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Senate sets stage for House shutdown showdown

Associated Press

For Congress to avoid a government shutdown this week, the process had to play out in a very specific way. As of this afternoon, the Democratic-led Senate has threaded the needle quite well.

The Senate sent a stopgap spending bill back to the House Friday, after a party-line vote to strip out language that would have cut off funding to the Affordable Care Act. [...]

Senate passage of the bill occurred as expected. First, 25 Republicans joined all members of the Democratic caucus in voting to limit debate on the measure -- thereby killing an attempted filibuster by Sens. Ted Cruz, R-Texas, Mike Lee, R-Utah, and their allies. Sixty votes were needed. The final vote was 79-19; two Republicans did not vote.

That last figure is of some interest because it signals the size of Cruz's caucus in the Senate. Push came to shove and 19 Republican senators were ready to block the spending bill, "defund Obamacare," and shut down the government. Whether you consider that total a large number or not is a subjective matter, but it's worth noting that 25 Senate Republicans voted with the Democratic majority.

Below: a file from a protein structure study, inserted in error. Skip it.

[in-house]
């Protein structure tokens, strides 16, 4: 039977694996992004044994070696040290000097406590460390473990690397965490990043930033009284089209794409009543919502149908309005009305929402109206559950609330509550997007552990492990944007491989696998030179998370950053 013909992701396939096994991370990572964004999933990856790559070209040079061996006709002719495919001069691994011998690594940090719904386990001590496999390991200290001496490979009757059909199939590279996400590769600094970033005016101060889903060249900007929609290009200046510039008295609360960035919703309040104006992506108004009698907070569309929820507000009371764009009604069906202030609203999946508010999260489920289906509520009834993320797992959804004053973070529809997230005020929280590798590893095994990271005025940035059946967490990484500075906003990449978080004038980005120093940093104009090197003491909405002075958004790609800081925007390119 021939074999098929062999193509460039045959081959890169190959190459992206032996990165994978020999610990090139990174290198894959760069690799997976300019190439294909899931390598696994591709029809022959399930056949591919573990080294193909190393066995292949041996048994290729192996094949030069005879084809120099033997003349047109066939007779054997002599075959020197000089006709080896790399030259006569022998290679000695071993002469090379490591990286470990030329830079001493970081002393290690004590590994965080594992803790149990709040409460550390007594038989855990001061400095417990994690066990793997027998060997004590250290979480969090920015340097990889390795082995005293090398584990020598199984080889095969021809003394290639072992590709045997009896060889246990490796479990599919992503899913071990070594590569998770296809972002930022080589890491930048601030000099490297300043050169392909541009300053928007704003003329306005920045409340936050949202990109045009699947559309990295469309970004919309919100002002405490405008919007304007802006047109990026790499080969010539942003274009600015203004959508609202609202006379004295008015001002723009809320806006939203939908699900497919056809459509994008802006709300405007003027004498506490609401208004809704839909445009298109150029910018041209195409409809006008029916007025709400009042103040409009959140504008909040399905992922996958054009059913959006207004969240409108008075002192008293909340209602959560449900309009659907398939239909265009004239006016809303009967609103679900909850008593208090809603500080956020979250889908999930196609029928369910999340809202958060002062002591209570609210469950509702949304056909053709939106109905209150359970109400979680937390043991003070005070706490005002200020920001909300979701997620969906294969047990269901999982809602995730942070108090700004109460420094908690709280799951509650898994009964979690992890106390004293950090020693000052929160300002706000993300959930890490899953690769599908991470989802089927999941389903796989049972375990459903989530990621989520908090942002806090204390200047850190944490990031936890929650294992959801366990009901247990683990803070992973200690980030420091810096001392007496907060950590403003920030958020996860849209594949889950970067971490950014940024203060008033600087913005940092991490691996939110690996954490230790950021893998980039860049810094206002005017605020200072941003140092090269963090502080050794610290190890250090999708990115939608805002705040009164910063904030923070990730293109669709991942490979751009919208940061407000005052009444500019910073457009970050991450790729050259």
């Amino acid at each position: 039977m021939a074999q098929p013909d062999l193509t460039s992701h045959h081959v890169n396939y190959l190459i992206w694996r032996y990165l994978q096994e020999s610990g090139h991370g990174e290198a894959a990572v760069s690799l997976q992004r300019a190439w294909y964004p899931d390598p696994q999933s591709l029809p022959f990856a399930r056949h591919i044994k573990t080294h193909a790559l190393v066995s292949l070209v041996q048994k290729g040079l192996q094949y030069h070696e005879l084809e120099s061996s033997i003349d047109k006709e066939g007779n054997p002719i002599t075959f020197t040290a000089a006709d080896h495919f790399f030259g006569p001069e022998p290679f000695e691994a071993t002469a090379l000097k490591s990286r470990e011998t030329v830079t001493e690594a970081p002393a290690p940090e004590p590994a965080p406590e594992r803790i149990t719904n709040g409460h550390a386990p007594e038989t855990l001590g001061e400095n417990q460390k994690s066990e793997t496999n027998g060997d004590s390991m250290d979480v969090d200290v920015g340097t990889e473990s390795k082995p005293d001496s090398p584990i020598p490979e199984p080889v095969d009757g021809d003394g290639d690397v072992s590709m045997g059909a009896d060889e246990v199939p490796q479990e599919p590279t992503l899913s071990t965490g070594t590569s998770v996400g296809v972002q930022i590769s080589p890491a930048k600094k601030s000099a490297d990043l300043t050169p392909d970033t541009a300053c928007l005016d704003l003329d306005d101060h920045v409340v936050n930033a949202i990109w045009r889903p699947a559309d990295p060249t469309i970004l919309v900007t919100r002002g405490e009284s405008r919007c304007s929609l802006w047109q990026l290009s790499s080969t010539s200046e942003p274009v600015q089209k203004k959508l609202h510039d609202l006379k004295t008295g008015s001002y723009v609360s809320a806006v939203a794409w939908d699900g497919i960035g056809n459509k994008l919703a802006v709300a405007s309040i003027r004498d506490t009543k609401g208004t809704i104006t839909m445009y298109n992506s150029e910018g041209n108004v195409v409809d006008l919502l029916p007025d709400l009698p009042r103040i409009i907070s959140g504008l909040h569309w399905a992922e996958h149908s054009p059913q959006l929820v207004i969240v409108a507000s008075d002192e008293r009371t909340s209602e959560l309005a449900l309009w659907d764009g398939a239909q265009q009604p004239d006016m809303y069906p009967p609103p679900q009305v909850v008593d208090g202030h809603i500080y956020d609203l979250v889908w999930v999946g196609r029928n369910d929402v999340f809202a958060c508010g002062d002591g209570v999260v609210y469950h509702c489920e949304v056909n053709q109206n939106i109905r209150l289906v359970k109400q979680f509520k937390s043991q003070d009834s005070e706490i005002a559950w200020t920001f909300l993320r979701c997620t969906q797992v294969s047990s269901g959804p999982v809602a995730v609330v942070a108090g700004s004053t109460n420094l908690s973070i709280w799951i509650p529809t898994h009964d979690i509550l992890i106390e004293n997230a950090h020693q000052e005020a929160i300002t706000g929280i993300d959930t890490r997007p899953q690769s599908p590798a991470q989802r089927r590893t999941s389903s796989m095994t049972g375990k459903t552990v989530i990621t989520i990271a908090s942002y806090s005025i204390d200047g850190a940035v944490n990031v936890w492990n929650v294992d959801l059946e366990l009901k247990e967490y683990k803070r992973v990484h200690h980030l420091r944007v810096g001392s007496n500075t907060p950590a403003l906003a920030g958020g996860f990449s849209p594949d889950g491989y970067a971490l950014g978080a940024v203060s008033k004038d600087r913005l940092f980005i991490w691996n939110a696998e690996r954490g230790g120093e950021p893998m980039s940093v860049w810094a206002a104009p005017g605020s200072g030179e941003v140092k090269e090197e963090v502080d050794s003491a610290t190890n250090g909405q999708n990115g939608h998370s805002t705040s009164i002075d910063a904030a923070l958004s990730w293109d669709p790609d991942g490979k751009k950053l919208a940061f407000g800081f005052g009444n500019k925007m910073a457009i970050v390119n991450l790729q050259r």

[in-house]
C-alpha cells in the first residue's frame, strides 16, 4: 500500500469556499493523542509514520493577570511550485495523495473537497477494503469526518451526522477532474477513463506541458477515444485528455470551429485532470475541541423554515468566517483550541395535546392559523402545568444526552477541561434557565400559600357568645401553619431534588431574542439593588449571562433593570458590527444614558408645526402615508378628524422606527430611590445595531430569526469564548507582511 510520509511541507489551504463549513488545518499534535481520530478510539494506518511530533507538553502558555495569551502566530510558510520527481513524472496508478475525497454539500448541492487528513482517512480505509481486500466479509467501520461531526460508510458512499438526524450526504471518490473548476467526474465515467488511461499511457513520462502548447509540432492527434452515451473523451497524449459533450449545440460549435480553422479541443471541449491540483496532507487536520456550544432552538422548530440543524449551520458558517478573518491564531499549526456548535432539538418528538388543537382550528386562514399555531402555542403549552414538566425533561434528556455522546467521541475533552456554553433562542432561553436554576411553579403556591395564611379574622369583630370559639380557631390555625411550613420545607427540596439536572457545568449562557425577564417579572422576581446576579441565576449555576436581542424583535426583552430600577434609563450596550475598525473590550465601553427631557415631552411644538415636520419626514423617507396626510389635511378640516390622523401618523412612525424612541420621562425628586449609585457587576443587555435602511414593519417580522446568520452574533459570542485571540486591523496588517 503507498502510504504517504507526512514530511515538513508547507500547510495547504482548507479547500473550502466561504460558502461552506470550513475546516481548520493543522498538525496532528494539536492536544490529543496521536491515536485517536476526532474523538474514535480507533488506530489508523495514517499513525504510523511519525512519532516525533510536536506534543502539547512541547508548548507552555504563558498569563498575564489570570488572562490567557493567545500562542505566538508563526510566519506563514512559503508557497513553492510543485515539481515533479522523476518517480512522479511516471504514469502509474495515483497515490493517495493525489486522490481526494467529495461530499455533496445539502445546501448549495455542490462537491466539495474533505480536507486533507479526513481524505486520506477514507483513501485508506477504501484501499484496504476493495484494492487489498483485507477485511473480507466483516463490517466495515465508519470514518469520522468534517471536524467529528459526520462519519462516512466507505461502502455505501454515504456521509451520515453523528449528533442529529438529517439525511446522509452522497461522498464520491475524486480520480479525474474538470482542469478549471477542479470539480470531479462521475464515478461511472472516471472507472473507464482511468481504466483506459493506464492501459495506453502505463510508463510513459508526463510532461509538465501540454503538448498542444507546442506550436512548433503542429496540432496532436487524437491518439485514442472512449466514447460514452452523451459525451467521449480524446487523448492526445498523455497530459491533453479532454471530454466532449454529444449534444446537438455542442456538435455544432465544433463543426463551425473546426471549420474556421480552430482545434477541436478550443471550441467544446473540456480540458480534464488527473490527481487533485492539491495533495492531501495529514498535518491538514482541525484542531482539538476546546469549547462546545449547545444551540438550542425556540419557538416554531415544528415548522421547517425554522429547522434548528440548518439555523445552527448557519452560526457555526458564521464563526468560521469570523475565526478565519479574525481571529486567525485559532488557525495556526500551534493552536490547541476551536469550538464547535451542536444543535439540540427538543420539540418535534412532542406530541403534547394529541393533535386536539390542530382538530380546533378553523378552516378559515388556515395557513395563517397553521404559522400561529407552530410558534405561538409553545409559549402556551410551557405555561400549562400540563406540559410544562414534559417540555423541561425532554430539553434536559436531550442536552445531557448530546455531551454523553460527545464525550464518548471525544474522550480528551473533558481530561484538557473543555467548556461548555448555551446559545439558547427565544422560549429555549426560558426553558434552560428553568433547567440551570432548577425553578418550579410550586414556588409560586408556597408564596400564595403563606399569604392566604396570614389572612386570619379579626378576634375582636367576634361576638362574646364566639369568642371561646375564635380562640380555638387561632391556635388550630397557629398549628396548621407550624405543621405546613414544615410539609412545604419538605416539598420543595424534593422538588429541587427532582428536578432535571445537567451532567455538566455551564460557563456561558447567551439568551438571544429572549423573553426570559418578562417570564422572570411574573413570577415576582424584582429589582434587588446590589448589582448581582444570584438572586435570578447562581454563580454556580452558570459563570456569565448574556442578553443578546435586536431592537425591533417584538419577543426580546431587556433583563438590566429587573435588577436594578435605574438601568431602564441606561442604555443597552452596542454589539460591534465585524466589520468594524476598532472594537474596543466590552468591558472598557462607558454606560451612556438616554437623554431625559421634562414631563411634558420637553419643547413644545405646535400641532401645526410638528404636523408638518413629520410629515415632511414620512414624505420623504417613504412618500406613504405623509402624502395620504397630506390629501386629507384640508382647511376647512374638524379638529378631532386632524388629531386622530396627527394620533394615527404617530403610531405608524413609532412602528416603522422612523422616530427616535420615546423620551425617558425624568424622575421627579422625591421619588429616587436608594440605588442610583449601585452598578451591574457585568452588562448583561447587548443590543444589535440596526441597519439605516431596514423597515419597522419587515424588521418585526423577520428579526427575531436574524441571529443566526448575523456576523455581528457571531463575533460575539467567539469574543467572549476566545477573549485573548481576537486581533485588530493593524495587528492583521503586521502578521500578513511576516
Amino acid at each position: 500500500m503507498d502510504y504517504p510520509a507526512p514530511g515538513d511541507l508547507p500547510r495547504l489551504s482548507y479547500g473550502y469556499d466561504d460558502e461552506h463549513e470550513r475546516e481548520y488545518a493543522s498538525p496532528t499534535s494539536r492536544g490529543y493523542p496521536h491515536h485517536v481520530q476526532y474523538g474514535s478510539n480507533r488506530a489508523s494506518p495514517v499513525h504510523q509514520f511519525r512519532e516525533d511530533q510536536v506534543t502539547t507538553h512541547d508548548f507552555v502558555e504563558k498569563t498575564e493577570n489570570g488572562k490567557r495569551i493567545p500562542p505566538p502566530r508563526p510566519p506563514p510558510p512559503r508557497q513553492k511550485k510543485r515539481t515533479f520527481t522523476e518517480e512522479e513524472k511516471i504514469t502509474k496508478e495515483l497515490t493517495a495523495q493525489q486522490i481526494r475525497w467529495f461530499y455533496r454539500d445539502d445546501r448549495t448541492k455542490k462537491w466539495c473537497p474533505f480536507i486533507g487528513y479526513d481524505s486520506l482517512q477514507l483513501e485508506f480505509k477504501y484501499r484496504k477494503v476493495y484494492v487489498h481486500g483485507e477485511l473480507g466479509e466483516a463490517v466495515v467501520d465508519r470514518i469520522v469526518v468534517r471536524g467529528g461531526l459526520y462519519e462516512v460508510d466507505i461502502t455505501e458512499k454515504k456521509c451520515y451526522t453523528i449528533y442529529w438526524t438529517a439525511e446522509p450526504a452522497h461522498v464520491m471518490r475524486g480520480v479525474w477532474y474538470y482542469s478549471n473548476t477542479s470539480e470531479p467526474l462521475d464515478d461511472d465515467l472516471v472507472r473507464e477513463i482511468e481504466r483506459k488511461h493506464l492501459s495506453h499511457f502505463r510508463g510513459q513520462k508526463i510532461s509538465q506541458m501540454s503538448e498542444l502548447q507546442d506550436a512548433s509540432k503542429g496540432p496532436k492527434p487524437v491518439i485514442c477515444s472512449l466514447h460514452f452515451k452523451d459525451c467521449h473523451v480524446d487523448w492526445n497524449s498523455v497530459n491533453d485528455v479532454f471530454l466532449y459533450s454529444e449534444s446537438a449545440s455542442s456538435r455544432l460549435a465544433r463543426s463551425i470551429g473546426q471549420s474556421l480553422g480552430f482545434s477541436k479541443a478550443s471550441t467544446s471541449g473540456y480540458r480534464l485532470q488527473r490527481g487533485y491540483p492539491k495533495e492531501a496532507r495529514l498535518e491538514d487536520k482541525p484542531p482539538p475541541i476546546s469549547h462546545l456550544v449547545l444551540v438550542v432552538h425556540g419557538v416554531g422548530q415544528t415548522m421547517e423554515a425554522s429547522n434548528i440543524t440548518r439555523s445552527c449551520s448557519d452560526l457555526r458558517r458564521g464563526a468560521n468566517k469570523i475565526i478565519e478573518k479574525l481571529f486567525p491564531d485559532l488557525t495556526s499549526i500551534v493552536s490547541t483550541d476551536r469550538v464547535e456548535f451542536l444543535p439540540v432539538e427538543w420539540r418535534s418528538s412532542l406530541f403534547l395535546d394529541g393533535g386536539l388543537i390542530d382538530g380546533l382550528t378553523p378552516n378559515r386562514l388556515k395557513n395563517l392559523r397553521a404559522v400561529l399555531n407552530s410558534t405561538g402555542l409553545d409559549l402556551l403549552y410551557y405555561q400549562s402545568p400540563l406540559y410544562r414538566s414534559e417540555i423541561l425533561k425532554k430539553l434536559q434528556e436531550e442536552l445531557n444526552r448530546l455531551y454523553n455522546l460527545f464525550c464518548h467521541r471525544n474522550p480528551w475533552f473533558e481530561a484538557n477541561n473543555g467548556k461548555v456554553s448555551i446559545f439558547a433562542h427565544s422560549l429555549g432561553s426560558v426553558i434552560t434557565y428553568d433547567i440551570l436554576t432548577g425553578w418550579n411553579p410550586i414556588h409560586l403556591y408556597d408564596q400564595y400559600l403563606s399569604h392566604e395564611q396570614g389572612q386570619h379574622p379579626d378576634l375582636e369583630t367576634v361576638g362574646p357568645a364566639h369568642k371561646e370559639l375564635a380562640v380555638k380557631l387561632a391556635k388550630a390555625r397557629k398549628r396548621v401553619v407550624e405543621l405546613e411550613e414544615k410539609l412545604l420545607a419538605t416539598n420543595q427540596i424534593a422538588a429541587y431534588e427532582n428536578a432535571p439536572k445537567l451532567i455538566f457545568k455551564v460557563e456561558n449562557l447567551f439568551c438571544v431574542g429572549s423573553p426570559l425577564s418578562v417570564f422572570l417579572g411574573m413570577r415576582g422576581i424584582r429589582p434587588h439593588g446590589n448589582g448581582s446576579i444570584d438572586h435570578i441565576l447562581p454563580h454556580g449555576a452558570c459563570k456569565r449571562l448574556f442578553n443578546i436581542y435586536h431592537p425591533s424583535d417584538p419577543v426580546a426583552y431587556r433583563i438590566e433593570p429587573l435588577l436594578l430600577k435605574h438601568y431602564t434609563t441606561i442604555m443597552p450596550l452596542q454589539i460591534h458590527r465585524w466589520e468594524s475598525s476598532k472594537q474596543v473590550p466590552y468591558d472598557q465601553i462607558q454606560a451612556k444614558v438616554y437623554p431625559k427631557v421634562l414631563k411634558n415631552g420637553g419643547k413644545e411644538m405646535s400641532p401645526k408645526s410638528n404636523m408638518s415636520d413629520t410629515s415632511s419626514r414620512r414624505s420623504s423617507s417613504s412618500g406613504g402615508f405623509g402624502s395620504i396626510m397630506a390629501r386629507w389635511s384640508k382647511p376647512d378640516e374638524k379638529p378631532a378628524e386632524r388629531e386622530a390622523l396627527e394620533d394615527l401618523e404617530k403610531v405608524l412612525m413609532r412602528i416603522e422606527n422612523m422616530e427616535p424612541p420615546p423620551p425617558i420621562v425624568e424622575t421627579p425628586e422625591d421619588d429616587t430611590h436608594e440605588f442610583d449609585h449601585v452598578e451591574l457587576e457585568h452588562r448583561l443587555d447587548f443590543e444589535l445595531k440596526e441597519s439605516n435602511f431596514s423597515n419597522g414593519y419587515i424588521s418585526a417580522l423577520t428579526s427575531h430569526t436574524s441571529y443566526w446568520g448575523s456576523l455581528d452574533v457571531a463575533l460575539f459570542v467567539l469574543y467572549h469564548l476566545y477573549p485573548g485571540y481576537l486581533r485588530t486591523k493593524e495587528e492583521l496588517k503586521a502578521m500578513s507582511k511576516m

Democratic senators voted together at every juncture, and there were no defections on final passage.

The next question, of course, is what happens next.

The original plan, widely expected on Capitol Hill, is that the House would recognize that it's out of time and options, and simply pass the Senate bill while transitioning to the Republican debt-ceiling crisis.

But the House has descended into complete chaos, and it's unclear what, if anything, can pass the lower chamber before the shutdown deadline on Monday.

From the Roll Callpiece:

House GOP leaders have been scrambling for days to find a plan that would get them to 218 votes, and without any sort of health care language, they might not be able to pass a bill without Democratic help. Sources say the GOP leadership team has tried to impress upon rank-and-file members that they would be blamed in the event of the shutdown, but so far that effort has not helped.

There's also this from the New York Times: "It is unclear what the Republicans want, other than a complete repeal of the health law. Senior House Republicans continue to assess their options as the Senate prepares to vote on Friday, and are likely to insert any changes over the weekend, when the House plans to be in session."

No one seems to have any idea what will happens next. A deeply divided House Republican caucus will meet at noon tomorrow to weigh their options.